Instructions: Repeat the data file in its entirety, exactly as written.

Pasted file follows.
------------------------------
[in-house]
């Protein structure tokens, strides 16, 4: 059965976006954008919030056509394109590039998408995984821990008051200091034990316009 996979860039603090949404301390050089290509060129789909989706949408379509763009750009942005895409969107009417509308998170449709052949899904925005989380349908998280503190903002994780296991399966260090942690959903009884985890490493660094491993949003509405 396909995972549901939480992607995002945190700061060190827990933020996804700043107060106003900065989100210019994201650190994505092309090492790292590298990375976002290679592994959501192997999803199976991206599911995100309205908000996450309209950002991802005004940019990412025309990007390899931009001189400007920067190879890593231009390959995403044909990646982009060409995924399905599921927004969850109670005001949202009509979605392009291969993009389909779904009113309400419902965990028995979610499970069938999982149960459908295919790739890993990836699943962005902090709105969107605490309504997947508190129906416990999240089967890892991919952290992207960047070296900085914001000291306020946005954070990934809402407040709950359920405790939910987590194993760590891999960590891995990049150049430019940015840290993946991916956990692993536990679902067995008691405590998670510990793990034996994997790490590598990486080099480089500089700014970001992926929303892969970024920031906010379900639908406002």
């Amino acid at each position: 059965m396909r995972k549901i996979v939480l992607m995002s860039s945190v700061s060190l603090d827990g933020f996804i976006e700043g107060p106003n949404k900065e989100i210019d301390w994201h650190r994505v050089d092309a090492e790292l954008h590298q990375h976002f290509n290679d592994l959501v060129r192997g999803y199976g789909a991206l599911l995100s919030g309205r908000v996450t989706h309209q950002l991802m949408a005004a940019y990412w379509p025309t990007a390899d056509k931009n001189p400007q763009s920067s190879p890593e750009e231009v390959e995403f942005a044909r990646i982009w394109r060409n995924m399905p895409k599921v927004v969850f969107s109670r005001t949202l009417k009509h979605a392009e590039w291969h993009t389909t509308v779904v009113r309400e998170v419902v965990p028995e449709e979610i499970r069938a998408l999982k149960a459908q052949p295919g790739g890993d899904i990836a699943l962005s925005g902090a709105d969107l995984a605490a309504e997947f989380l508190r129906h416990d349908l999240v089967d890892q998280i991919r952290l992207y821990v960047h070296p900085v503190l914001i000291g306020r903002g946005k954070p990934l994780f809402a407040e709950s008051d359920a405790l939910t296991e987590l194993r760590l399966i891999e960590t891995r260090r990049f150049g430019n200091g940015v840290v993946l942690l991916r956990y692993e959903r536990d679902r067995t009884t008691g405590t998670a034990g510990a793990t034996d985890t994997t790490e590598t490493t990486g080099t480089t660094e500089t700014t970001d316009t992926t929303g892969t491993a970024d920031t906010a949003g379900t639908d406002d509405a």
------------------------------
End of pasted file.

[in-house]
């Protein structure tokens, strides 16, 4: 059965976006954008919030056509394109590039998408995984821990008051200091034990316009 996979860039603090949404301390050089290509060129789909989706949408379509763009750009942005895409969107009417509308998170449709052949899904925005989380349908998280503190903002994780296991399966260090942690959903009884985890490493660094491993949003509405 396909995972549901939480992607995002945190700061060190827990933020996804700043107060106003900065989100210019994201650190994505092309090492790292590298990375976002290679592994959501192997999803199976991206599911995100309205908000996450309209950002991802005004940019990412025309990007390899931009001189400007920067190879890593231009390959995403044909990646982009060409995924399905599921927004969850109670005001949202009509979605392009291969993009389909779904009113309400419902965990028995979610499970069938999982149960459908295919790739890993990836699943962005902090709105969107605490309504997947508190129906416990999240089967890892991919952290992207960047070296900085914001000291306020946005954070990934809402407040709950359920405790939910987590194993760590891999960590891995990049150049430019940015840290993946991916956990692993536990679902067995008691405590998670510990793990034996994997790490590598990486080099480089500089700014970001992926929303892969970024920031906010379900639908406002």
């Amino acid at each position: 059965m396909r995972k549901i996979v939480l992607m995002s860039s945190v700061s060190l603090d827990g933020f996804i976006e700043g107060p106003n949404k900065e989100i210019d301390w994201h650190r994505v050089d092309a090492e790292l954008h590298q990375h976002f290509n290679d592994l959501v060129r192997g999803y199976g789909a991206l599911l995100s919030g309205r908000v996450t989706h309209q950002l991802m949408a005004a940019y990412w379509p025309t990007a390899d056509k931009n001189p400007q763009s920067s190879p890593e750009e231009v390959e995403f942005a044909r990646i982009w394109r060409n995924m399905p895409k599921v927004v969850f969107s109670r005001t949202l009417k009509h979605a392009e590039w291969h993009t389909t509308v779904v009113r309400e998170v419902v965990p028995e449709e979610i499970r069938a998408l999982k149960a459908q052949p295919g790739g890993d899904i990836a699943l962005s925005g902090a709105d969107l995984a605490a309504e997947f989380l508190r129906h416990d349908l999240v089967d890892q998280i991919r952290l992207y821990v960047h070296p900085v503190l914001i000291g306020r903002g946005k954070p990934l994780f809402a407040e709950s008051d359920a405790l939910t296991e987590l194993r760590l399966i891999e960590t891995r260090r990049f150049g430019n200091g940015v840290v993946l942690l991916r956990y692993e959903r536990d679902r067995t009884t008691g405590t998670a034990g510990a793990t034996d985890t994997t790490e590598t490493t990486g080099t480089t660094e500089t700014t970001d316009t992926t929303g892969t491993a970024d920031t906010a949003g379900t639908d406002d509405a």